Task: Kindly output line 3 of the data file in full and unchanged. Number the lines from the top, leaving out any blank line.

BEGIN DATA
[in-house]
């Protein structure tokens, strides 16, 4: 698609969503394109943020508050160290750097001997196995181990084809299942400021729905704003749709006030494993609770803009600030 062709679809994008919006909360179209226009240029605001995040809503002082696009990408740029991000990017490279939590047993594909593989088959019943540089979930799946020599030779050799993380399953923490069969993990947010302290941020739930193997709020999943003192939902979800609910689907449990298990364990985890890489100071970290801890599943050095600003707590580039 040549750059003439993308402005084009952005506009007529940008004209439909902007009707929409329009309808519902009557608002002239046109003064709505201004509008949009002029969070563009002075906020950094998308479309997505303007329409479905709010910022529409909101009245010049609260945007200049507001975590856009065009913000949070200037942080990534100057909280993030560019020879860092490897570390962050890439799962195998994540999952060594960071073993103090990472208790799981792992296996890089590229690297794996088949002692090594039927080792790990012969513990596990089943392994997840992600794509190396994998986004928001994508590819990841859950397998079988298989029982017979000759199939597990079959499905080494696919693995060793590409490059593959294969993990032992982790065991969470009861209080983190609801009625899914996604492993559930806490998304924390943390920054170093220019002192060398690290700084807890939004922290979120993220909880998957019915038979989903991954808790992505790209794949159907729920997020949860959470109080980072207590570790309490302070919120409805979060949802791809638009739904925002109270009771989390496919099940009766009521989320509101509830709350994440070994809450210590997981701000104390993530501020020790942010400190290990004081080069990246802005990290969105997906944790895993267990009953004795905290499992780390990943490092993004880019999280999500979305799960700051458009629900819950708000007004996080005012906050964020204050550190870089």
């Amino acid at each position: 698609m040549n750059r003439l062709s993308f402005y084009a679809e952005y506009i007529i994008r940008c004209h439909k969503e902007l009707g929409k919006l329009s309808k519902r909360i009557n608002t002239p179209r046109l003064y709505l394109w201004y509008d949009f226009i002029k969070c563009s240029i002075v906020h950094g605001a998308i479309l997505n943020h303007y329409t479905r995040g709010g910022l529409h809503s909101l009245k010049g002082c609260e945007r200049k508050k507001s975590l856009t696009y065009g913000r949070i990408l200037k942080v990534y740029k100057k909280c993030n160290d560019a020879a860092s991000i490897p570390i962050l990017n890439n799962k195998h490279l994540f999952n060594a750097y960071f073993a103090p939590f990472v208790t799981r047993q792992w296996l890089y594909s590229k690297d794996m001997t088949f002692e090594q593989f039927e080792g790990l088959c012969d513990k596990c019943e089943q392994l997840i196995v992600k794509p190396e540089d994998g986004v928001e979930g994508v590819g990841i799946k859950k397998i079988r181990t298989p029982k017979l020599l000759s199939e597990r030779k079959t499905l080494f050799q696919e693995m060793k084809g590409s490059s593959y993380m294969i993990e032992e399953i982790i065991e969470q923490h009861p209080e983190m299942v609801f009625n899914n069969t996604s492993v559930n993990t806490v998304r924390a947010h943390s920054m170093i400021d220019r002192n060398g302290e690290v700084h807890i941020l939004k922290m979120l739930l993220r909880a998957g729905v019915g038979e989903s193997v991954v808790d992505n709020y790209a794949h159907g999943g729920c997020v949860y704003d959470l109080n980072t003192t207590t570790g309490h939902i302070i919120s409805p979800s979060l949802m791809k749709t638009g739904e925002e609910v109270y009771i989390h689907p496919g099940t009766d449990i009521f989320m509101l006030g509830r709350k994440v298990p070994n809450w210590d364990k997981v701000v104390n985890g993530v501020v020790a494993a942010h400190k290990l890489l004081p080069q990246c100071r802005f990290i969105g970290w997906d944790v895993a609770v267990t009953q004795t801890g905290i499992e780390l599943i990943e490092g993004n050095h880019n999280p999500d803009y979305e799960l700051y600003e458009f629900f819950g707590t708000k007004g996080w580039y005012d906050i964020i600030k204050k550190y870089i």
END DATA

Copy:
């Amino acid at each position: 698609m040549n750059r003439l062709s993308f402005y084009a679809e952005y506009i007529i994008r940008c004209h439909k969503e902007l009707g929409k919006l329009s309808k519902r909360i009557n608002t002239p179209r046109l003064y709505l394109w201004y509008d949009f226009i002029k969070c563009s240029i002075v906020h950094g605001a998308i479309l997505n943020h303007y329409t479905r995040g709010g910022l529409h809503s909101l009245k010049g002082c609260e945007r200049k508050k507001s975590l856009t696009y065009g913000r949070i990408l200037k942080v990534y740029k100057k909280c993030n160290d560019a020879a860092s991000i490897p570390i962050l990017n890439n799962k195998h490279l994540f999952n060594a750097y960071f073993a103090p939590f990472v208790t799981r047993q792992w296996l890089y594909s590229k690297d794996m001997t088949f002692e090594q593989f039927e080792g790990l088959c012969d513990k596990c019943e089943q392994l997840i196995v992600k794509p190396e540089d994998g986004v928001e979930g994508v590819g990841i799946k859950k397998i079988r181990t298989p029982k017979l020599l000759s199939e597990r030779k079959t499905l080494f050799q696919e693995m060793k084809g590409s490059s593959y993380m294969i993990e032992e399953i982790i065991e969470q923490h009861p209080e983190m299942v609801f009625n899914n069969t996604s492993v559930n993990t806490v998304r924390a947010h943390s920054m170093i400021d220019r002192n060398g302290e690290v700084h807890i941020l939004k922290m979120l739930l993220r909880a998957g729905v019915g038979e989903s193997v991954v808790d992505n709020y790209a794949h159907g999943g729920c997020v949860y704003d959470l109080n980072t003192t207590t570790g309490h939902i302070i919120s409805p979800s979060l949802m791809k749709t638009g739904e925002e609910v109270y009771i989390h689907p496919g099940t009766d449990i009521f989320m509101l006030g509830r709350k994440v298990p070994n809450w210590d364990k997981v701000v104390n985890g993530v501020v020790a494993a942010h400190k290990l890489l004081p080069q990246c100071r802005f990290i969105g970290w997906d944790v895993a609770v267990t009953q004795t801890g905290i499992e780390l599943i990943e490092g993004n050095h880019n999280p999500d803009y979305e799960l700051y600003e458009f629900f819950g707590t708000k007004g996080w580039y005012d906050i964020i600030k204050k550190y870089i």